News & Events
September 9, 2015
Mechanism behind noise induced hearing loss is identified

Researchers have found that a thinning of the nerve cells’ protective coating, myelin, is the main explanation for how noise induced hearing loss occurs

Research from the University of Leicester in the UK has found that noise induced hearing loss is primarily caused by a thinning of the myelin coat that protects the auditory nerve cells in the inner ear. This finding takes researchers one step closer to developing preventive strategies and maybe even cures.

It is well known in research that noise induced hearing loss slows down the auditory signals, which makes it difficult to understand speech. Until recently however, the mechanisms behind this have been unclear.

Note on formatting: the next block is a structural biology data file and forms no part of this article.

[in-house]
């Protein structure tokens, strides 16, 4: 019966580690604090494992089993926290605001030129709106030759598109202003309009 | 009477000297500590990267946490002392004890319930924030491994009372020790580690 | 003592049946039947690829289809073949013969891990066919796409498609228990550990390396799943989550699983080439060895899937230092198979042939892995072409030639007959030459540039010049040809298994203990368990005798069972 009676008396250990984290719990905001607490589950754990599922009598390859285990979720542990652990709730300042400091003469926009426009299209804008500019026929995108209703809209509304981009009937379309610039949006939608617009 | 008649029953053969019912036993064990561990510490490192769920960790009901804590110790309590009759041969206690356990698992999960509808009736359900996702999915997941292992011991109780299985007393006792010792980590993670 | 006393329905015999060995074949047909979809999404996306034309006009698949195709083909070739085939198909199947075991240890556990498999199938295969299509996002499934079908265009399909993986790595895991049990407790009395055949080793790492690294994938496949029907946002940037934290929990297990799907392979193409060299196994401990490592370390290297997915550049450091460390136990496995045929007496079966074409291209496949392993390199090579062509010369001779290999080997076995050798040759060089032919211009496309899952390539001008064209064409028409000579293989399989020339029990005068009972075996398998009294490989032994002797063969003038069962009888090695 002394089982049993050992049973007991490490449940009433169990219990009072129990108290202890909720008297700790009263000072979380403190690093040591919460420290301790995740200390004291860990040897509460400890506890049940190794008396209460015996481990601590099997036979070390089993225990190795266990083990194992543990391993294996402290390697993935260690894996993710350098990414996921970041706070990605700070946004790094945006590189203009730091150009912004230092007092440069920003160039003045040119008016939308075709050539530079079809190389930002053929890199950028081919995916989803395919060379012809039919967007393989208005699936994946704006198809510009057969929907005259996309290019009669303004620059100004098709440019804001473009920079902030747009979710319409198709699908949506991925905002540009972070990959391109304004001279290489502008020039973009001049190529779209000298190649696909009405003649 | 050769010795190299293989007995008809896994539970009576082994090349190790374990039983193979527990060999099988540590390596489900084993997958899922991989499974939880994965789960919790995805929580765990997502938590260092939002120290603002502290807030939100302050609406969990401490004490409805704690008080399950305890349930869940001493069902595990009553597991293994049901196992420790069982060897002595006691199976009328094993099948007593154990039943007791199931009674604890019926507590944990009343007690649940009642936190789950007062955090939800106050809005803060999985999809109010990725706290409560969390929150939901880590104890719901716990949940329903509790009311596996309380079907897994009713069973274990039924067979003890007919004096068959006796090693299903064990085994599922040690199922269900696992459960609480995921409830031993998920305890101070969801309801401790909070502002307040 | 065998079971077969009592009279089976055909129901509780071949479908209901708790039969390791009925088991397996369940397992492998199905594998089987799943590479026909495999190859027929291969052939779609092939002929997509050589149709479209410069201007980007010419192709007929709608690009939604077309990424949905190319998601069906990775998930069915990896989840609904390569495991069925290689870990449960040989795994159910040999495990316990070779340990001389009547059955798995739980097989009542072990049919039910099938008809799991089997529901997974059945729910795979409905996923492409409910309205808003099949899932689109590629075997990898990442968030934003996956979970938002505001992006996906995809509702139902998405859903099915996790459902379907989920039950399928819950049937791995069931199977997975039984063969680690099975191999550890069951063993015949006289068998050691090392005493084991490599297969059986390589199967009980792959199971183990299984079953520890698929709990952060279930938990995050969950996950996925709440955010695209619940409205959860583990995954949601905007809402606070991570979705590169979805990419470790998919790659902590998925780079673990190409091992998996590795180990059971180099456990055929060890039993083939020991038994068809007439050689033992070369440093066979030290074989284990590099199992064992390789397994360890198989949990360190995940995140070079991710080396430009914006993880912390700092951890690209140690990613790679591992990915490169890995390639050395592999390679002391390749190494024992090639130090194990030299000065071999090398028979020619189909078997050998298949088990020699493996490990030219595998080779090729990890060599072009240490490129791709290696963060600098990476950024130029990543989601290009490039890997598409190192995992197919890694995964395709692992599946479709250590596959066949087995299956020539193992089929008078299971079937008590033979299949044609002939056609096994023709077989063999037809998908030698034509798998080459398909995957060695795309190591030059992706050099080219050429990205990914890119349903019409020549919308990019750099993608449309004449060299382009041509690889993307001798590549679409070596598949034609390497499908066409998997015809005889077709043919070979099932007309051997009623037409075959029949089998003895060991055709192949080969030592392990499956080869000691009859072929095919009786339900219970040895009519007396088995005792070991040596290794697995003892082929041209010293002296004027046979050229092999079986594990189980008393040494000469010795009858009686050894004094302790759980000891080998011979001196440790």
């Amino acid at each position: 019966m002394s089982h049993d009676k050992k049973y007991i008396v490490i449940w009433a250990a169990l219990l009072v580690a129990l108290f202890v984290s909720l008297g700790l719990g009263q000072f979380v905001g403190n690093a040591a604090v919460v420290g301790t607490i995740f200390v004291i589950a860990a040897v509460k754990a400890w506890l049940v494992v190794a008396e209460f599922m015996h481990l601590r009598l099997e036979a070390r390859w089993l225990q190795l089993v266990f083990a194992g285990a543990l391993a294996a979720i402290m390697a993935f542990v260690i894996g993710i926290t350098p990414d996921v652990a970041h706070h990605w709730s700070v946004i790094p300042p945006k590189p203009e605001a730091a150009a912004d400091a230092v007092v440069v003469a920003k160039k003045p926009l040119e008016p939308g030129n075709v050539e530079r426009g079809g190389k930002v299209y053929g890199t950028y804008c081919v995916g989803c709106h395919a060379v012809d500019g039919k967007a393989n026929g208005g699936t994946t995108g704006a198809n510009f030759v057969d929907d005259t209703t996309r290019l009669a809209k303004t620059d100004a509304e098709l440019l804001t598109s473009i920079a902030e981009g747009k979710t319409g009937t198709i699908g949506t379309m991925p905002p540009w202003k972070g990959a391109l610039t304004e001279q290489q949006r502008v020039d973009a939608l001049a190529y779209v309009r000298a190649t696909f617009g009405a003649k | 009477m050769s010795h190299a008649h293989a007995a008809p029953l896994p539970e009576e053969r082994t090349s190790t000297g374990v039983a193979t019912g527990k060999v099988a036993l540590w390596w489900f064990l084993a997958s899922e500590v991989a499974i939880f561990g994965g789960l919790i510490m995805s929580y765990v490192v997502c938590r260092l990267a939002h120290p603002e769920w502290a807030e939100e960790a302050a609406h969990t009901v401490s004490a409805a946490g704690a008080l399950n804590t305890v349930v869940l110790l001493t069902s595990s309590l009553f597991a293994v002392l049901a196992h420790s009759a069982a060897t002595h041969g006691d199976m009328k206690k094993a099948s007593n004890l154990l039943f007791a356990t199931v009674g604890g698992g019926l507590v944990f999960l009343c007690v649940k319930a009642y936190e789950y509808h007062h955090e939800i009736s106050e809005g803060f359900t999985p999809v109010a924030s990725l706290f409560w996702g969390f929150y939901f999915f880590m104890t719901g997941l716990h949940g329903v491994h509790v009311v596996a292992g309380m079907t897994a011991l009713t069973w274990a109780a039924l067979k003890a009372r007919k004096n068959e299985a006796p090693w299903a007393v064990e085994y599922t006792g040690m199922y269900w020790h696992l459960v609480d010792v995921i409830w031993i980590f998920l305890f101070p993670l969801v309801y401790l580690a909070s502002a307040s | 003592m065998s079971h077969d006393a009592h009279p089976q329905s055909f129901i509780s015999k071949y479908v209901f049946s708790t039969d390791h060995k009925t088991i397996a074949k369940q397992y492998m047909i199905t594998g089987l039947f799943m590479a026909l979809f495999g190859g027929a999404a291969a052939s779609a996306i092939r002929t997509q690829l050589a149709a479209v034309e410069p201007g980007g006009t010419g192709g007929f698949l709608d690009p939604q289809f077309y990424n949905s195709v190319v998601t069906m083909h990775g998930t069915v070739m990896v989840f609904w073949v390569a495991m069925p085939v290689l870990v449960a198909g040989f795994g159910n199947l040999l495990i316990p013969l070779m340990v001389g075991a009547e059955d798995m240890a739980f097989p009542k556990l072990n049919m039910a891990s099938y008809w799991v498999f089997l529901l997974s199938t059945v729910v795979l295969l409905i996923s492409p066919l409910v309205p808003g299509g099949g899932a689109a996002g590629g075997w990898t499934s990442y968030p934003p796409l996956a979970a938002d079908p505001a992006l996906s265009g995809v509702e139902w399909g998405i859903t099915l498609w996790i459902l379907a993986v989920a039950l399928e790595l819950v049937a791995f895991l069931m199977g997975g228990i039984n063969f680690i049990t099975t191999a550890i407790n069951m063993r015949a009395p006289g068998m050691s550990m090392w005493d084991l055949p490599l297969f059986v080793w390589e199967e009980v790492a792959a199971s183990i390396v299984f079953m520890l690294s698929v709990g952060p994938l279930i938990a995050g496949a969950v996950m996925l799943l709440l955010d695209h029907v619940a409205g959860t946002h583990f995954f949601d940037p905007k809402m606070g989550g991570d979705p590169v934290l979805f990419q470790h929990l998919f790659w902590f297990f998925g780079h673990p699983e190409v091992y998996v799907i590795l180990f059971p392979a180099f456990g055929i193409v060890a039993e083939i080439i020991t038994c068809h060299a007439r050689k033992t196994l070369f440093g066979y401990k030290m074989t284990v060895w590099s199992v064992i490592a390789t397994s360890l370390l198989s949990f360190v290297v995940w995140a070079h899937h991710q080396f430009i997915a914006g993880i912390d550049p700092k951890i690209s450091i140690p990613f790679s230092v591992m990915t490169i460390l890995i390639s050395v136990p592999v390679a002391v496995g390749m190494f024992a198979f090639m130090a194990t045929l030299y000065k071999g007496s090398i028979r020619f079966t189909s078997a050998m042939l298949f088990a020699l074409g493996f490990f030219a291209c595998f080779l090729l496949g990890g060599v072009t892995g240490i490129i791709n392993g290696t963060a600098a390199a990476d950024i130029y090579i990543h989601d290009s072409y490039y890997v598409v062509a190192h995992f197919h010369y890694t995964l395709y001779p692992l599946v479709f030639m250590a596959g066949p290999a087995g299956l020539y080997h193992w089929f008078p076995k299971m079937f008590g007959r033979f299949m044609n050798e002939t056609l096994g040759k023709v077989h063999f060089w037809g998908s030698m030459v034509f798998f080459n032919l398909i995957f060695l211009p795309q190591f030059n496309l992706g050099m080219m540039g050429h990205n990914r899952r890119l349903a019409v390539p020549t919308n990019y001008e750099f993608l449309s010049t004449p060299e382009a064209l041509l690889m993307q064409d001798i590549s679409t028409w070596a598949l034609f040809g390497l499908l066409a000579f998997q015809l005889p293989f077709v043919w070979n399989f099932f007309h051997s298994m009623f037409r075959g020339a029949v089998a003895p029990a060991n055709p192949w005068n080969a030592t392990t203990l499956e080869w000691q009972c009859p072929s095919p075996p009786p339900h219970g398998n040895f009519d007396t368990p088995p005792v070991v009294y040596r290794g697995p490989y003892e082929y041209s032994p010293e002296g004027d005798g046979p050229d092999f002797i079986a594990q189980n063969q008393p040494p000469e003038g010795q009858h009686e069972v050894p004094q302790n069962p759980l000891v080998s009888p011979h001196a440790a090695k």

Two possible causes

Earlier studies have shown that loud noises can narrow the protective myelin coat of the auditory nerves in the inner ear, while other studies have found that loud noises make the gaps, also known as nodes of Ranvier, between the myelin coats longer. These facts made the researchers question which one of the two was causing the actual noise induced hearing loss.

The researchers simulated the two possible causes by using computational modeling. From the simulation, it was possible to conclude how the two factors affected auditory signaling. The findings show that the thinning of the myelin coat is the primary cause for noise induced hearing loss, while lengthening of the nodes of Ranvier only has a small effect on the hearing loss.

The researchers now plan to focus on testing medicines to generate myelin repair.